premises, the persons who may be admitted to the premises and
the method by which such person may become eligible to take part
in gaming on the premises". This covers a very wide range
of advertisements from a three line entry under the heading "casinos"
in, for example, Yellow Pages (there is no such heading at present
as casino advertising is prohibited) to a large advertisement
in a daily paper. However, paragraph 33 of the Explanatory Memorandum
states that "the Minister has agreed with the Gaming Board,
the British Casino Association, the Advertising Association and
the Advertising Standards Association that the Gaming Board should
issue a Code of Practice requiring advertisements to be confined
to the classified sections of newspapers and advising on such
matters as content and size of permitted advertisements".
The Committee considers that it is not unreasonable for the Department
to contend that no necessary protection will be lost by this part
of the proposal.
15. The third change would increase from six to 10
the number of jackpot machines allowed in a casino. Again, the
Committee considers that there is no loss of necessary protection
16. The Committee considers that necessary protection
would be maintained under the proposal.
17. This is the latest of a series of deregulation
proposals affecting casinos. The first led to the increase from
two to six of the number of gaming machines allowed in a casino
(see the Committee's 13th Report for session 1995-96). The second
led to the reduction from 48 hours to 24 hours in the waiting
period for casino membership (see the Committee's 9th Report for
session 1996-97). In both cases the Committee saw no objection
to the proposal. The Committee has also considered a proposal
to amend the controls on advertising betting and gaming (15th
report 1996-97) but that proposal did not apply to casinos.
18. In the case of each of these earlier deregulation
proposals, the Committee took the view that necessary protection
would be maintained. We are glad to note that "in its Annual
Report for 1997/98
the Gaming Board reports that it is
not aware of any problems or difficulties arising from
[the earlier] changes. It understands that the measures have proved
generally helpful to the industry, with the introduction of debit
being particularly successful."
19. Will this be the last of the series of deregulation
proposals affecting casinos? There is every indication from the
Government that it will not. Moreover in its response to the Government's
latest consultation paper on this subject London Clubs International
urged the government to "move quickly to allowing the introduction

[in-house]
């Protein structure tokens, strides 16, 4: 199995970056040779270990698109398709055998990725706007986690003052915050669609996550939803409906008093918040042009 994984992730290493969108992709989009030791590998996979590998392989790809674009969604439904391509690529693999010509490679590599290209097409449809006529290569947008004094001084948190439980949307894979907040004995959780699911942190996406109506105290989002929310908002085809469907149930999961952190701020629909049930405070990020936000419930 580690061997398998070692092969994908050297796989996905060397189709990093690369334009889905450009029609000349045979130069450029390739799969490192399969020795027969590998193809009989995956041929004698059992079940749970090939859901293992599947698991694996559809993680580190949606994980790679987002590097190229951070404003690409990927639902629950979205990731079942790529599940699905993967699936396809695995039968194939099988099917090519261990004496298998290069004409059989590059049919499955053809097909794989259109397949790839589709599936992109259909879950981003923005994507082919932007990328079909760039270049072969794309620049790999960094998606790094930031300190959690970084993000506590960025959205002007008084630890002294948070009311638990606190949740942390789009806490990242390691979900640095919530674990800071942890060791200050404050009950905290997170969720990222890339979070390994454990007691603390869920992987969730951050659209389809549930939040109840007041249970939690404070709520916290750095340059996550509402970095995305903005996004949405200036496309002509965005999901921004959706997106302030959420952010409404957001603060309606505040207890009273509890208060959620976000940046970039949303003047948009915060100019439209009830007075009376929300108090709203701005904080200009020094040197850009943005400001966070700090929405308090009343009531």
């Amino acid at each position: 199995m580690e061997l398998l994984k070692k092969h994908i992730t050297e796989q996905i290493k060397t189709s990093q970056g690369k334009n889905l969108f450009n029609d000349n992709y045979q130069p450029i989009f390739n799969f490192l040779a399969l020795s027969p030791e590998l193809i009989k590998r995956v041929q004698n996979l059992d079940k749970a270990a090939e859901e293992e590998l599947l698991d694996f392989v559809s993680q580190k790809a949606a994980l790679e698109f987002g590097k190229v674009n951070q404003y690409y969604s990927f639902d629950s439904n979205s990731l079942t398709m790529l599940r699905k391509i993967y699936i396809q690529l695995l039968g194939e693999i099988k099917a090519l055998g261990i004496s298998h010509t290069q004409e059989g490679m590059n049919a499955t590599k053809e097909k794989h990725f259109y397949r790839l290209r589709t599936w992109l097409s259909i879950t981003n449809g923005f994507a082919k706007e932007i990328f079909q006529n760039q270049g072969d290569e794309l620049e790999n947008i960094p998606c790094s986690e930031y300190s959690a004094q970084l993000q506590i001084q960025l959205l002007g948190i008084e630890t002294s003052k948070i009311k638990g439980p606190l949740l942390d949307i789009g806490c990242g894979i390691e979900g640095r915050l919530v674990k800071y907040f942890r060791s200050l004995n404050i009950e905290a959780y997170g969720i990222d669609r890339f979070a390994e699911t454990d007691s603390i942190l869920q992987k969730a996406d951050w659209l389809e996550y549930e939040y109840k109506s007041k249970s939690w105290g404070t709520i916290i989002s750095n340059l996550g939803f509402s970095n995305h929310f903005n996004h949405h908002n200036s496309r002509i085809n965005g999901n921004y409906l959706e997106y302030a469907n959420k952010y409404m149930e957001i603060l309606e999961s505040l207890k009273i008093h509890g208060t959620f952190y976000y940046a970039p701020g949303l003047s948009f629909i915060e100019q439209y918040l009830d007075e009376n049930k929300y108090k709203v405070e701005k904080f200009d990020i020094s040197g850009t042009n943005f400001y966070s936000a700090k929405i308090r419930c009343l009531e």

of at least twenty machines and a proper casino slot machine regime."
20. As Lord Allen of Abbeydale said in his evidence
to us "it can obviously be argued that the principle has
already been conceded by the decision to increase the number from
two to six and now it is just another four. But the Home Office
memorandum makes it clear that this is not the end. It is just
one more step; and although further moves will be taken with caution,
there is a clear prospect of allowing 'very large numbers of machines'."
Lord Allen concluded by wondering "if the powers of the 1994
are so extensive as to permit the introduction by the back door,
as it were, of what would in effect become a new form of hard
gaming in a way which is so remote from the plain intentions of
the 1968 Act;
and whether this might be an occasion for a reminder that there
are limits to what can be done in this context by way of deregulation."
21. The Government's August 1998 consultation paper
stated that "The Government acknowledges the comments made
by the previous Deregulation Committees to the effect that the
gambling law is complex and that some previous deregulation orders
have increased that complexity. They called for a general overhaul
and consolidation of the gambling legislation. General gambling
reform would be a large undertaking, involving three main Acts
of Parliament - the Betting, Gaming and Lotteries Act 1963, the
Gaming Act 1968 and the Lotteries and Amusements Act 1976. The
Government recognises the case for such an exercise but is not
able to take it forward in the short term, and proposes meanwhile
to continue to use the deregulation process to make appropriate,
22. One problem in relaxing any sector of the
law by "salami slicing" is that it becomes unclear as
to when the principles governing the legislation are being fundamentally
undermined. In our assessment of the present proposal, we do not
think that this point has been reached. But the piecemeal relaxation
of the gaming laws by means of the deregulation procedure is clearly
unsatisfactory, and, in the strong view of this Committee, the
legislation is now due for review.
23. The Committee is satisfied that the proposal
for the Draft Deregulation (Casinos) Order 1999 meets the requirements
of the Deregulation and Contracting Out Act 1994 and is appropriate
to be made under it, without amendment.
1 Casinos and Bingo Clubs: A Consultation Paper (Home
Office, February 1996), para 1.4.1. Back
2 Casino Deregulation Consultation Paper, August 1998, Annex C,
paragraph 1. Back
3 The proposal was laid before Parliament on 19 April 1999 in the
form of a draft of the Order and an explanatory memorandum from
the Home Office. Back
4 Casinos and Bingo Clubs: A Consultation Paper (Home Office, February
1996), paras 1.2.1 and 1.2.2. Back
5 Apparently one company owns a chain of casinos and someone who
applies for membership of one obtains membership of all. To use
the tables in the first he has to apply there at least 24 hours
before he plays and to use another in the chain he has to visit
it twice. On the first visit he cannot play but gives written
notice of his intention, then, at least 24 hours later, he can
take part in the gaming. Back
6 National Association for Gambling Care Educational Resources and
7 Ironically, the evidence to the Committee from London Clubs International
cited as a reason for supporting the deregulation proposal the
fact that that the industry was "a labour intensive business
offering employment and training to the young and unskilled". Back
8 13th report 1995-96, HL Paper 45, pp 4-5. Back
9 We have referred to this change in the first paragraph of this
10 Casino Deregulation Consultation Paper, August 1998, Annex C,
paragraph 2. Back
11 The Deregulation and Contracting Out Act 1994. Back
12 The Gaming Act 1968. Back
13 Consultation document, paragraph 1.6. Back
14 This report is also published on the Internet at the House of
Lords Select Committee Home Page (http://www.parliament.uk), where
further information about the work of the Committee is also available. Back